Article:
Earth and Atmospheric Sciences, Department of


Date of this Version



Published in Science 313, no. 5785 (July 21, 2006), pp. 345–347; doi: 10.1126/science.1128941 Copyright © 2006 American Association for the Advancement of Science. Used by permission.


Spring-summer winds from the south move moist air from the Gulf of Mexico to the Great Plains. Rainfall in the growing season sustains prairie grasses that keep large dunes in the Nebraska Sand Hills immobile. Longitudinal dunes built during the Medieval Warm Period (800 to 1000 years before the present) record the last major period of sand mobility. These dunes are oriented NW-SE and are composed of cross-strata with bipolar dip directions. The trend and structure of the dunes record a drought that was initiated and sustained by a historically unprecedented shift of spring-summer atmospheric circulation over the Plains: Moist southerly flow was replaced by dry southwesterly flow.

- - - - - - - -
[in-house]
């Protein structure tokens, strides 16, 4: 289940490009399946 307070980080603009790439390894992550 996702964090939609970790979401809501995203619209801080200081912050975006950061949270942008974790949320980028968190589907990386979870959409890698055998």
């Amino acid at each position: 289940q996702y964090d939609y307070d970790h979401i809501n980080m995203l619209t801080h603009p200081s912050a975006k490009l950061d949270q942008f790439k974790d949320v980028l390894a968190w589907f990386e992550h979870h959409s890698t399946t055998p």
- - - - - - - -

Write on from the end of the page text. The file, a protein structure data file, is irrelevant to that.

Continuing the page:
Includes Supplementary Materials, Figures S1-S4.